As Plato wrote, "But at a later time there occurred portentous earthquakes and floods, and one grievous day and night befell them, when the whole body of your warriors was swallowed up by the earth, and the island of Atlantis in like manner was swallowed up by the sea and vanished; wherefore also the ocean at that spot has now become impassable and unsearchable, being blocked up by the shoal mud which the island created as it settled down."[3]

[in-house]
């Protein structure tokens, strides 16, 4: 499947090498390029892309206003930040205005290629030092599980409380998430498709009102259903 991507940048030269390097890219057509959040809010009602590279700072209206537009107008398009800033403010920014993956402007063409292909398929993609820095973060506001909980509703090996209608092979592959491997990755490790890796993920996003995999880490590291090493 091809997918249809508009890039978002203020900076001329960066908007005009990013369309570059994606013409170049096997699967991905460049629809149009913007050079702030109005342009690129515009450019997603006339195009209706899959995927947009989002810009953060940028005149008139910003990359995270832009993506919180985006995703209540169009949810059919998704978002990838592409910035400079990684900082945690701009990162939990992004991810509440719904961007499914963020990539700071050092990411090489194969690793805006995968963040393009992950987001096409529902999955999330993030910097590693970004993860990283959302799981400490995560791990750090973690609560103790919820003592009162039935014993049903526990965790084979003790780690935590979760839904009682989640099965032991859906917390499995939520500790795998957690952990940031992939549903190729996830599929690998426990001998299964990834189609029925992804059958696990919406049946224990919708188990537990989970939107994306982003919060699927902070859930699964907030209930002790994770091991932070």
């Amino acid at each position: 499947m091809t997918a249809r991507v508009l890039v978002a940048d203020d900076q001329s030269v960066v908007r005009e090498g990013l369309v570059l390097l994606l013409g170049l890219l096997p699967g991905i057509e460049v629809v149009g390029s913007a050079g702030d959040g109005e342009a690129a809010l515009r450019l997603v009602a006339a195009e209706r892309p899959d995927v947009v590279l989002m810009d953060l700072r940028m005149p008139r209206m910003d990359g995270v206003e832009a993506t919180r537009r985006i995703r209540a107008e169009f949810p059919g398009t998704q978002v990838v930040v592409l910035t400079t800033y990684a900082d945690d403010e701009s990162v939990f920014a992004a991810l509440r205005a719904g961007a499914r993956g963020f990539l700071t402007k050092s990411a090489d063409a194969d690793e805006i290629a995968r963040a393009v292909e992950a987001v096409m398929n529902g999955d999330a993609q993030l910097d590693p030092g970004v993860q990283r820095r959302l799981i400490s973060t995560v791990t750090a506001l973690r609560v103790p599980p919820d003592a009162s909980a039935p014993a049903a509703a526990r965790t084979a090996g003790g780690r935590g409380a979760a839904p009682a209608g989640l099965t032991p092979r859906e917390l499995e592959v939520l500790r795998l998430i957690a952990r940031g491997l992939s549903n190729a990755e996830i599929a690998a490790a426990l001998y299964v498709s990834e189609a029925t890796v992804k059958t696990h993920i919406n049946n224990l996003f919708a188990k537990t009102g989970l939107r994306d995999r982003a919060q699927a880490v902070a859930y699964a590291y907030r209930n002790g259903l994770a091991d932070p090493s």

When we look at stories such as the Iliad that describes the city of Troy, up until 1873, the general concept of the story was believed to have been made up, when in fact, it was based on truth. Heinrich Schliemann, amateur archaeologist, set out to prove that the story described in the Iliad and the Odyssey, written by Homer around 700 BC, were based on some history. In the late 1860's, Schliemann decided that the town is Hissarlik in Turkey seemed to match the scene of the Iliad. He began to dig in 1871.[4] He found that there was truly a city beneath Hissarlik. The layers, which had been scorched by fire, seemed to depict Homer's Troy. One morning, in the summer of 1873, golden necklaces, earring, dishes, and more out of the ground was found. This discovery made Schliemann famous, and since then, archaeologists generally agree that the city he found is likely Troy. This find continues to fuel the search for Atlantis, showing that sometimes, stories do have some truth to him.